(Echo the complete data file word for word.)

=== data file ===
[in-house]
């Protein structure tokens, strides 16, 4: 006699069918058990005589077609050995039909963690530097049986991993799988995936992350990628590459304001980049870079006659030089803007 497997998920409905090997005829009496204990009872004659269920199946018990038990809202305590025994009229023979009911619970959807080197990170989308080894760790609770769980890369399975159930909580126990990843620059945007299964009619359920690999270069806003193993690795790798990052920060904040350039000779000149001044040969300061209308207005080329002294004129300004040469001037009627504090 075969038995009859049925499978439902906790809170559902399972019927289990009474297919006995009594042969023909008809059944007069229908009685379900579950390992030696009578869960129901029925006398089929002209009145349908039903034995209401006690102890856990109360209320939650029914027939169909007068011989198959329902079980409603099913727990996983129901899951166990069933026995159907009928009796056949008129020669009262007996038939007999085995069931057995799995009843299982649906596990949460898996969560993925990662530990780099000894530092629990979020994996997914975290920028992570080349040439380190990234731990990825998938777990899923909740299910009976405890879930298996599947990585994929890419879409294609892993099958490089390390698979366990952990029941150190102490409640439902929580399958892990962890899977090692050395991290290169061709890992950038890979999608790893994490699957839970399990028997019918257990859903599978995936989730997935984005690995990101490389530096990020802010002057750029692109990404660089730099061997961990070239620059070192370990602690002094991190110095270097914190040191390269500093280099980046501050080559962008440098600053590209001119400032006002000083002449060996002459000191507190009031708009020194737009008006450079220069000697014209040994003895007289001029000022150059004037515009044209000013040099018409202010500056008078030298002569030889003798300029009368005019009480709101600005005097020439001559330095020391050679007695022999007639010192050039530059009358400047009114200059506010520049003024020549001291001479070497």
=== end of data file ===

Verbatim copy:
[in-house]
């Protein structure tokens, strides 16, 4: 006699069918058990005589077609050995039909963690530097049986991993799988995936992350990628590459304001980049870079006659030089803007 497997998920409905090997005829009496204990009872004659269920199946018990038990809202305590025994009229023979009911619970959807080197990170989308080894760790609770769980890369399975159930909580126990990843620059945007299964009619359920690999270069806003193993690795790798990052920060904040350039000779000149001044040969300061209308207005080329002294004129300004040469001037009627504090 075969038995009859049925499978439902906790809170559902399972019927289990009474297919006995009594042969023909008809059944007069229908009685379900579950390992030696009578869960129901029925006398089929002209009145349908039903034995209401006690102890856990109360209320939650029914027939169909007068011989198959329902079980409603099913727990996983129901899951166990069933026995159907009928009796056949008129020669009262007996038939007999085995069931057995799995009843299982649906596990949460898996969560993925990662530990780099000894530092629990979020994996997914975290920028992570080349040439380190990234731990990825998938777990899923909740299910009976405890879930298996599947990585994929890419879409294609892993099958490089390390698979366990952990029941150190102490409640439902929580399958892990962890899977090692050395991290290169061709890992950038890979999608790893994490699957839970399990028997019918257990859903599978995936989730997935984005690995990101490389530096990020802010002057750029692109990404660089730099061997961990070239620059070192370990602690002094991190110095270097914190040191390269500093280099980046501050080559962008440098600053590209001119400032006002000083002449060996002459000191507190009031708009020194737009008006450079220069000697014209040994003895007289001029000022150059004037515009044209000013040099018409202010500056008078030298002569030889003798300029009368005019009480709101600005005097020439001559330095020391050679007695022999007639010192050039530059009358400047009114200059506010520049003024020549001291001479070497």